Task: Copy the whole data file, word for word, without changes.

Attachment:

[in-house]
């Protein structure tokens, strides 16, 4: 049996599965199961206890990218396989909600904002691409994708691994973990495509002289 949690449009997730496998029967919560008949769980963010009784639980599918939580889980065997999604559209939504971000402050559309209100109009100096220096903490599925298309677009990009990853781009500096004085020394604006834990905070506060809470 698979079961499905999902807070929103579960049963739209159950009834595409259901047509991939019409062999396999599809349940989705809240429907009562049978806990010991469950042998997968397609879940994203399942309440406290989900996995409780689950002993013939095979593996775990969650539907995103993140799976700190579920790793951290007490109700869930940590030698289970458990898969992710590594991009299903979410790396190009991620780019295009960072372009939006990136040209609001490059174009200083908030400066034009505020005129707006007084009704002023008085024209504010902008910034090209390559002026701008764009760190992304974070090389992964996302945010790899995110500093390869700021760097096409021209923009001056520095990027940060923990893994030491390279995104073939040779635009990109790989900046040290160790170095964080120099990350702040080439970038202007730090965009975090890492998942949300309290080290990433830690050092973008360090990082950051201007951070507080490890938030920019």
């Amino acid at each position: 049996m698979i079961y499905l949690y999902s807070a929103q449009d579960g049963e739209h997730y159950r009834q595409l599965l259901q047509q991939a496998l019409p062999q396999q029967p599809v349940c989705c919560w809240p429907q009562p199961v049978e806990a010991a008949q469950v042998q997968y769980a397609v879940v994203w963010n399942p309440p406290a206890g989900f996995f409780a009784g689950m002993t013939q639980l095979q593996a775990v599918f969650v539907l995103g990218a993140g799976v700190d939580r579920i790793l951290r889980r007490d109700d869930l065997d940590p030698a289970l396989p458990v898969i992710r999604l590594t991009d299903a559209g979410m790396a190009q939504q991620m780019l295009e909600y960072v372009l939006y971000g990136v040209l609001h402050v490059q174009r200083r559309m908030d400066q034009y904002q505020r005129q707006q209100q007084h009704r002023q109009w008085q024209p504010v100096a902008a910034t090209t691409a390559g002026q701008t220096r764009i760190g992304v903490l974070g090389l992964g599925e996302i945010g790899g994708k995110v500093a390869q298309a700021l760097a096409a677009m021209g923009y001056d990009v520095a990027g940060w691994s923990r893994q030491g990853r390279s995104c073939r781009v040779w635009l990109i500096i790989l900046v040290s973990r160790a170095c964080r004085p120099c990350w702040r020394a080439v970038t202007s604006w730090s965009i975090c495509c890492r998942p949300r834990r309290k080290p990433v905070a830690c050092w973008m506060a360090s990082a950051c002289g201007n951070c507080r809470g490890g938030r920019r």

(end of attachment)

[in-house]
């Protein structure tokens, strides 16, 4: 049996599965199961206890990218396989909600904002691409994708691994973990495509002289 949690449009997730496998029967919560008949769980963010009784639980599918939580889980065997999604559209939504971000402050559309209100109009100096220096903490599925298309677009990009990853781009500096004085020394604006834990905070506060809470 698979079961499905999902807070929103579960049963739209159950009834595409259901047509991939019409062999396999599809349940989705809240429907009562049978806990010991469950042998997968397609879940994203399942309440406290989900996995409780689950002993013939095979593996775990969650539907995103993140799976700190579920790793951290007490109700869930940590030698289970458990898969992710590594991009299903979410790396190009991620780019295009960072372009939006990136040209609001490059174009200083908030400066034009505020005129707006007084009704002023008085024209504010902008910034090209390559002026701008764009760190992304974070090389992964996302945010790899995110500093390869700021760097096409021209923009001056520095990027940060923990893994030491390279995104073939040779635009990109790989900046040290160790170095964080120099990350702040080439970038202007730090965009975090890492998942949300309290080290990433830690050092973008360090990082950051201007951070507080490890938030920019």
């Amino acid at each position: 049996m698979i079961y499905l949690y999902s807070a929103q449009d579960g049963e739209h997730y159950r009834q595409l599965l259901q047509q991939a496998l019409p062999q396999q029967p599809v349940c989705c919560w809240p429907q009562p199961v049978e806990a010991a008949q469950v042998q997968y769980a397609v879940v994203w963010n399942p309440p406290a206890g989900f996995f409780a009784g689950m002993t013939q639980l095979q593996a775990v599918f969650v539907l995103g990218a993140g799976v700190d939580r579920i790793l951290r889980r007490d109700d869930l065997d940590p030698a289970l396989p458990v898969i992710r999604l590594t991009d299903a559209g979410m790396a190009q939504q991620m780019l295009e909600y960072v372009l939006y971000g990136v040209l609001h402050v490059q174009r200083r559309m908030d400066q034009y904002q505020r005129q707006q209100q007084h009704r002023q109009w008085q024209p504010v100096a902008a910034t090209t691409a390559g002026q701008t220096r764009i760190g992304v903490l974070g090389l992964g599925e996302i945010g790899g994708k995110v500093a390869q298309a700021l760097a096409a677009m021209g923009y001056d990009v520095a990027g940060w691994s923990r893994q030491g990853r390279s995104c073939r781009v040779w635009l990109i500096i790989l900046v040290s973990r160790a170095c964080r004085p120099c990350w702040r020394a080439v970038t202007s604006w730090s965009i975090c495509c890492r998942p949300r834990r309290k080290p990433v905070a830690c050092w973008m506060a360090s990082a950051c002289g201007n951070c507080r809470g490890g938030r920019r």